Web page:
Lockdown Period Causes Rise in Online Gambling – Australia as a Case Study

Lockdown Period Causes Rise in Online Gambling

After a brief spell of easing restrictions, COVID-19 is back with a vengeance on Australian soil. The three-stage reopening plan started in May has been put on hold as cases surged across the states in July-August. With the lockdown already extended in most parts of Australia, businesses face an uncertain future.

Lockdown Period Causes Rise in Online Gambling

However, not all sectors are affected equally by the pandemic. In fact, some are thriving as the online economy takes centre stage. In a new era of social distancing and quarantines, Australians have naturally turned to online businesses for everything from essential supplies to entertainment. 

Any talk about entertainment in Australia would be incomplete without the inclusion of gambling. We are a country of gamblers with one of the highest per capita spent on gambling anywhere in the world. And when a country filled with gambling aficionados are locked out of casinos and their beloved pokies, who is it that gets to profit? Online gambling sites –that’s who!  

Demand for Online Casinos Overtakes Other Services?

If figures released by Australian credit bureau Illion in the early stages of the first lockdown are anything to go by, online gambling was the clear winner. When restaurants and cafes shut down, it led to a 63% spike in the use of food delivery apps like Menulog, Deliveroo and Uber Eats. 

Likewise, online retail firms like Amazon, eBay and Woolworth’s saw a marginally lower increase of 61% in transactions. Another huge winner during the crisis was online streaming and other digital subscriptions. Services like Netflix and Twitch saw unprecedented growth in viewership. This was reflected in the Illion survey, with a 61% increase in spending.

But the clear winner at 67% spike in demand was online gambling in Australia. And this spike was recorded within just one week of lockdowns. Unfortunately, this does not give a clear picture, as gambling in Australia involves sports betting, casinos, pokies, and other forms, some of which already had a significant online presence. To get a clearer picture we must first take a quick look at the impact of Coronavirus on the Australian gambling industry. 

The Cost of COVID 19 on the Australian Gambling Sector

During the first spell of COVID lockdowns, all casinos, gambling clubs, and other venues with pokies were forced to close shop. We are talking about a country where 80% of the adult population indulges in some form of gambling. 

Most of it is spent on gaming, casinos, and pokies, amounting to nearly $10,000 per person annually. The other two popular forms of betting – horse racing and sports, have only a limited impact in comparison – together accounting for $37 billion spent each year. For casinos, pokies, and gaming in general, that figure is a whopping $181 billion.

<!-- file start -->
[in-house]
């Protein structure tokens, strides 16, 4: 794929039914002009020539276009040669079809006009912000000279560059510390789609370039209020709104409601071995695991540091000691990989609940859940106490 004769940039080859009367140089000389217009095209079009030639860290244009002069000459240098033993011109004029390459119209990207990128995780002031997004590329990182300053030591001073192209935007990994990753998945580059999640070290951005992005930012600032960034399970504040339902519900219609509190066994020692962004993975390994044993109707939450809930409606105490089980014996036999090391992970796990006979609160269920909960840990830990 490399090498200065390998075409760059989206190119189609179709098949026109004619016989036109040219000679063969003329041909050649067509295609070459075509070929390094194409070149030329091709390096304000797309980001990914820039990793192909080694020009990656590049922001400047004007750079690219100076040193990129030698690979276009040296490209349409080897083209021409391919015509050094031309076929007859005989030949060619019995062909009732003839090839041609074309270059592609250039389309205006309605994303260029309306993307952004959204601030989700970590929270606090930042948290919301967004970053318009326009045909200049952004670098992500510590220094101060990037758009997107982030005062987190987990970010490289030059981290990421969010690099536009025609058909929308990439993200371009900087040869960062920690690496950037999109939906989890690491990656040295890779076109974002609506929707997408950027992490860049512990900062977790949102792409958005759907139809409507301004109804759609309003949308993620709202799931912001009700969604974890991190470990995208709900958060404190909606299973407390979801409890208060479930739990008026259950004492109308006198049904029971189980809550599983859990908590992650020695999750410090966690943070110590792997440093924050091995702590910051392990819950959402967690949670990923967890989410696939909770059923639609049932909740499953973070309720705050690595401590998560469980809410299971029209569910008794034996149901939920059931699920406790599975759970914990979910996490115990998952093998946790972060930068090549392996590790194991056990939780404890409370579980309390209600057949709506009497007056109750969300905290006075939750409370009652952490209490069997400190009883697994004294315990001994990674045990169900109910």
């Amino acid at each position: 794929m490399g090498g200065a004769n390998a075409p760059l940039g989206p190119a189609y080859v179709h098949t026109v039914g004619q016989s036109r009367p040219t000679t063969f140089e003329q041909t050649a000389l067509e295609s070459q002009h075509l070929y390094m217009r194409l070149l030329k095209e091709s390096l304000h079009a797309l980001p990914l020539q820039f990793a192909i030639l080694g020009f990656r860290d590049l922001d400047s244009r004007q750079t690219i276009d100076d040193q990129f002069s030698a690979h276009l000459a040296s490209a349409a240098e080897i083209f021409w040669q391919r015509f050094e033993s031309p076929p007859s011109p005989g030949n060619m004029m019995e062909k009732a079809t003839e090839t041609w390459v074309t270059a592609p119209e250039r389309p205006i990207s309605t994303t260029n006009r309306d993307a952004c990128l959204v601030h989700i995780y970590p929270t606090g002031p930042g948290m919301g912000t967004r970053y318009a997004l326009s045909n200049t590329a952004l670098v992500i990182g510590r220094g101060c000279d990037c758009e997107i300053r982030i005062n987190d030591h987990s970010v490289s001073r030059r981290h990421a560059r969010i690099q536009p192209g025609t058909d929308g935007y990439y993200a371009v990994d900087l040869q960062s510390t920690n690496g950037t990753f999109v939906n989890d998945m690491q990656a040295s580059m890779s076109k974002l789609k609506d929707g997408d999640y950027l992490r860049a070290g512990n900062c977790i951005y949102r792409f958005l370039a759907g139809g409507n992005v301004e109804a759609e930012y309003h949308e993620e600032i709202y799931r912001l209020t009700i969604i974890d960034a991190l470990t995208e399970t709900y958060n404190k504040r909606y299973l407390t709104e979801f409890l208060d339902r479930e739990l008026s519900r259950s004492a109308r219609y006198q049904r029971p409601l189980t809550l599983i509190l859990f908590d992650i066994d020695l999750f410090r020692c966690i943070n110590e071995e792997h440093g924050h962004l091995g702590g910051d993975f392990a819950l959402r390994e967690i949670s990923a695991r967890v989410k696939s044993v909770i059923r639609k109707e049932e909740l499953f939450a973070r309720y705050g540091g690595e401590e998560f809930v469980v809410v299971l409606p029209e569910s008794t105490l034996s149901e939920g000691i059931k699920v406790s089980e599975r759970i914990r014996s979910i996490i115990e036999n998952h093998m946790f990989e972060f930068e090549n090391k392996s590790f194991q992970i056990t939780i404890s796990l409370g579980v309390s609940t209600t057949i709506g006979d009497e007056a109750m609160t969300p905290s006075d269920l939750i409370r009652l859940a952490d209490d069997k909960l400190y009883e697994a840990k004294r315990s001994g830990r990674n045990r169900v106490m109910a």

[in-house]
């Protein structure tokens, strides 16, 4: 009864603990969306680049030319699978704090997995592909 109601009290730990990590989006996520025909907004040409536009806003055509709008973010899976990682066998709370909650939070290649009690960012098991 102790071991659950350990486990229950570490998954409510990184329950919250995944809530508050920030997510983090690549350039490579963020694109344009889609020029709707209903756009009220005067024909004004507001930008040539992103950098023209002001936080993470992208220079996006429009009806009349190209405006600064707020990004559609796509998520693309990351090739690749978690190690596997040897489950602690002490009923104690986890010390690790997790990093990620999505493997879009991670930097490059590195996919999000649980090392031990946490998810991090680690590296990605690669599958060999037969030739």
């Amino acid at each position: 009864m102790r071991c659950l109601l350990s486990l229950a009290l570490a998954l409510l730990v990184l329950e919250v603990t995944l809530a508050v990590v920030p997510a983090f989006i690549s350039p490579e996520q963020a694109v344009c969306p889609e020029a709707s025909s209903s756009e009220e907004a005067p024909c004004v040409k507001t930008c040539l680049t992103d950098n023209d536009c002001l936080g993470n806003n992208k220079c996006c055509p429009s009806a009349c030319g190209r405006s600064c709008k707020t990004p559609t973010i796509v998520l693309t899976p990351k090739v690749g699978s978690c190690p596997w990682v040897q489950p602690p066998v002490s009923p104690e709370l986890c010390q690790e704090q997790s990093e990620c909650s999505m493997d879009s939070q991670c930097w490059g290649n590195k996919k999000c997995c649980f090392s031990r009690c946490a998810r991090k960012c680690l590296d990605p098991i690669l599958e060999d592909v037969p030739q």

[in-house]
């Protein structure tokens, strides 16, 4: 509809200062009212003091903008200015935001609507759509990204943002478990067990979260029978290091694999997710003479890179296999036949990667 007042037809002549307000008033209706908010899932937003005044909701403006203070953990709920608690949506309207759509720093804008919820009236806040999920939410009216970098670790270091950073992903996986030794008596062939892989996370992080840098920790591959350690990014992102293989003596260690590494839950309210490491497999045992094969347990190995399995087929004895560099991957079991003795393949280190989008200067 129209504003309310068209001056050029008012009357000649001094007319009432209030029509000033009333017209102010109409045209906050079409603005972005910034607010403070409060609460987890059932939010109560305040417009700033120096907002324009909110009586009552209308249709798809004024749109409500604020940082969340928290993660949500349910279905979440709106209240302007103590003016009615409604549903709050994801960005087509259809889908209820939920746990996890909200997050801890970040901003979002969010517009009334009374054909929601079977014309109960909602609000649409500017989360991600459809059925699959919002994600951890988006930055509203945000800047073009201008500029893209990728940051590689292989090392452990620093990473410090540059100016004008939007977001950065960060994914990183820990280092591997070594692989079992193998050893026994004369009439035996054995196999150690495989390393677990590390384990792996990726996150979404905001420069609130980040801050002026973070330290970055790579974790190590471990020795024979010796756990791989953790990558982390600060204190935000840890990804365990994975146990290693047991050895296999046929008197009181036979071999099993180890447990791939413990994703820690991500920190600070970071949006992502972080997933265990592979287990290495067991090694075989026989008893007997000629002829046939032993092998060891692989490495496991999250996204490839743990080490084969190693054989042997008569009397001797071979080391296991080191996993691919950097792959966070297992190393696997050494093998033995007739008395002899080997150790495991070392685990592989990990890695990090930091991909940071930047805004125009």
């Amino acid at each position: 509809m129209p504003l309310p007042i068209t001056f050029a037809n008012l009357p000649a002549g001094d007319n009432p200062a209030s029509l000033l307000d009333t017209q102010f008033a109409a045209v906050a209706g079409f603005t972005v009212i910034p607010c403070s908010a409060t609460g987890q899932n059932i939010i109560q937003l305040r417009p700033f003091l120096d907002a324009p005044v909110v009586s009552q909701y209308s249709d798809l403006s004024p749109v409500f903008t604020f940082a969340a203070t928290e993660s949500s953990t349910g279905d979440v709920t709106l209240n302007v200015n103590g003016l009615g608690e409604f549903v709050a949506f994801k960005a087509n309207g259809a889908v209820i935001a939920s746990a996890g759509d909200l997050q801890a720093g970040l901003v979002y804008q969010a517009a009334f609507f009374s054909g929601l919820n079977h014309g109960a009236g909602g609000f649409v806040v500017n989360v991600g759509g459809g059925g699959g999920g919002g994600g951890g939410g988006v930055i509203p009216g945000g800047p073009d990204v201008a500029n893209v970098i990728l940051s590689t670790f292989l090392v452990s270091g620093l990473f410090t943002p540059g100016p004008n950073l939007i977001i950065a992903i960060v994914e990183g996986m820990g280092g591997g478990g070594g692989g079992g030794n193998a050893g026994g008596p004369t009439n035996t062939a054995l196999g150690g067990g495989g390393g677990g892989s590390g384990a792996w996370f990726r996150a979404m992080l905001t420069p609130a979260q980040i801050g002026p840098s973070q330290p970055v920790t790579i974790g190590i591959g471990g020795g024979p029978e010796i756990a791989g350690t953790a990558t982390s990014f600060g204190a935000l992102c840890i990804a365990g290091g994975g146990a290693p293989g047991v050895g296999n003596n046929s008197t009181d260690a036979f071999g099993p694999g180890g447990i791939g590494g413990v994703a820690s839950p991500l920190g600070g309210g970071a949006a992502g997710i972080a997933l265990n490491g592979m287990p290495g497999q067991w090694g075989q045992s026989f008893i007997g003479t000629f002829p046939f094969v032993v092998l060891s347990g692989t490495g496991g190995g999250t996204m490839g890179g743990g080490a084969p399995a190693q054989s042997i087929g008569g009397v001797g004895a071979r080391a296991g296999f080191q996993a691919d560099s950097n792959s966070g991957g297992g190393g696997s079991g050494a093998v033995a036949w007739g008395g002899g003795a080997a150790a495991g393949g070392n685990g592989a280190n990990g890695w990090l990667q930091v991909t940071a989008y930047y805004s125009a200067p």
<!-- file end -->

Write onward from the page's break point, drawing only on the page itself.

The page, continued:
These businesses together raked in $20 billion in revenues.  All of them were shut down for more than three months starting in March 2020. That means a loss of at least $5 billion due to the coronavirus. We say at least because these are all 2017 figures – even a conservative growth in gambling over the years would put the figure much higher than this. 

An Aussie Windfall for Offshore Gaming Websites

Before COVID 19, online gambling had a very rocky past in Australia. The governments have largely taken a hostile stance towards online casinos in particular, which are not allowed to operate on Australian soil. Sports betting, though, is fully legal and licensed.

But given the massive Australian appetite for gambling products online, there remained a plethora of offshore casino websites serving the Australian market. This was often in violation of the Interactive Gambling Act of 2001 (prohibition of all online gambling except sports betting and lotteries).

The law did not stop many Australians, particularly the younger demographics, from using these online sites and generating revenues of $400 million before COVID. This is mainly due to the government’s strategy of going after the sites by blocking them. There is no history of prosecution of players – only awareness campaigns about the risks.  

In the immediate aftermath of the lockdown, web traffic to popular offshore Australian casinos doubled, according to the Sydney Morning Herald. Web search for “online pokies” more than tripled, while requests for real money Australian casinos grew an incredible 540%. Likewise, ABC Australia reported that gamblers were calling addiction services to seek help in setting up online accounts to play pokies. 

The focus on pokies is quite natural, given that Australia has the largest number of these machines per capita – more than 200,000 across the country, or roughly one per 114 citizens. But according to some sources, the rise in online search queries surprisingly did not result in the highest spent on pokies at online casinos. It seems that many players opted for free play options and no deposit bonuses available through platforms like NoDepositKings instead.   

Is this a Sign of Things to Come?

Will the increased demand for online gambling sites during COVID lockdowns force the Australian government to do a rethink on its current stance? A quick look at some offline industry figures from July-August shows that this may be premature thinking. When casinos opened in June, their revenues bounced back instantly, despite social distancing measures reducing the number of players allowed inside the premises. 

But given the highly capricious nature of this pandemic, nothing can be taken for granted. We are already facing a fresh extension to the lockdowns. If infections continue to rise, the offline clubs and casinos may be forced to shut down once again. This will only bring further good news to online casinos serving the Australian market during COVID-19. This one could play out either way.